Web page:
A dozen oil spills have reportedly fouled open water near Fujairah this year, keeping environmental clean-up crews busy. With some slicks reaching beaches, residents are becoming increasingly aware of the problems, but few understand exactly what goes into the technology to contain and remove them. Alex Spence, the general manager for Seacor Environment Services Middle East, says that to appreciate the work of companies such as his, it is first necessary to understand how they categorise spills.
"We tend to classify spills into three categories - T1, T2, and T3," he says. In broad terms, a Tier 1 spill requires only a local response; Tier 2 might demand regional resources and Tier 3 necessitates international assistance. "A T1 ? that would be your first-strike response," he says. "That would be like if you have a very small fire in a room, picking up a fire extinguisher and putting it out."
A T2 is "if the whole room catches fire and you alert the fire brigade - and the T3 is if the whole building catches fire". A T2 spill can take anything from a couple of days to a week to deal with; a T3 can take months, or even years. There are, he says, three response options for dealing with oil spills: monitoring and surveillance for light spills, containment and recovery for larger incidents and a combination of containment and spraying of chemical dispersants for the most severe.
As most spills in the region involve fairly light oils and take place a significant distance from the shore, response teams will sometimes simply monitor the slick from aeroplanes or helicopters and wait for it to disperse naturally. "In this part of the world the water temperature itself is fairly high, so you get a lot of evaporation very, very quickly and a lot of dissolution and dissolving into the water column as well," he says. "It will biodegrade naturally in the ocean."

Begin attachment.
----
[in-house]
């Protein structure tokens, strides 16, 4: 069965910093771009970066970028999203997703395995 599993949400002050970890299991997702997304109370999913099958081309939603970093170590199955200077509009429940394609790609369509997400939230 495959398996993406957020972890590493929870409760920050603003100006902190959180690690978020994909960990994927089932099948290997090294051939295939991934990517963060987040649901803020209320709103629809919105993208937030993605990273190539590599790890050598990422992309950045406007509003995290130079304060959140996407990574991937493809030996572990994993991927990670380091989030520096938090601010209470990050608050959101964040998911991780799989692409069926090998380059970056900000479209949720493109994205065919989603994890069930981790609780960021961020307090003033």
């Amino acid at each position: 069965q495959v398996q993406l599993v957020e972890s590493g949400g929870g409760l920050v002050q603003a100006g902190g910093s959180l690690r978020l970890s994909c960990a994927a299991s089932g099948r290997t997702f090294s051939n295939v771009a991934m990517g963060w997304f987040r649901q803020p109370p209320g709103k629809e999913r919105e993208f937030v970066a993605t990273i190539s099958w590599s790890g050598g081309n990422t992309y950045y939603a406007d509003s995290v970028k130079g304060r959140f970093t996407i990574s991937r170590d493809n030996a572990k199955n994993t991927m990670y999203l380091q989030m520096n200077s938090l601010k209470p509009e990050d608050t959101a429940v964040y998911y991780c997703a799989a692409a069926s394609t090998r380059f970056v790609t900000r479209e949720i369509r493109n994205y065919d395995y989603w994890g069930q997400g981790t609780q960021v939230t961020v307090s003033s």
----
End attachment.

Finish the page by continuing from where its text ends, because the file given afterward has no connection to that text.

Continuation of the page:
Wind, waves and currents also help to break up the oil, which is also degraded by the activities of bacteria and animal and plant life. Monitoring and surveillance, however, is an option only for lighter oils. All oils, hydrocarbons, are composed of different combinations of hydrogen and carbon atoms; the more carbon, the heavier the oil. Butane gas, for instance, has only four carbon atoms, whereas "there are 14 or 16 carbons in a chain for diesel, gasoline tends to be about five to 10, but crude oil is a much more complex combination", says Mr Spence. "The stuff that's on the road ? asphalt ? is really oil, and that has in excess of 40 carbons on a chain."
For spills for which observation is not enough and containment and recovery is necessary, clean-up firms use equipment such as oil booms ? floating barriers that contain slicks ? and other floating containment devices. Rotating "skimmers", such as those that were deployed after the Exxon Valdez spill of more than 10 million gallons in Alaskan waters in 1989, draw in oil mixed with water. Once the oil has been collected and separated, the company that caused the spill can buy it back it or sell it to the clean-up firm at a "slops reception and processing facility", says Abdullah al Sulaimani, manager of environmental affairs at the Fairdeal marine service.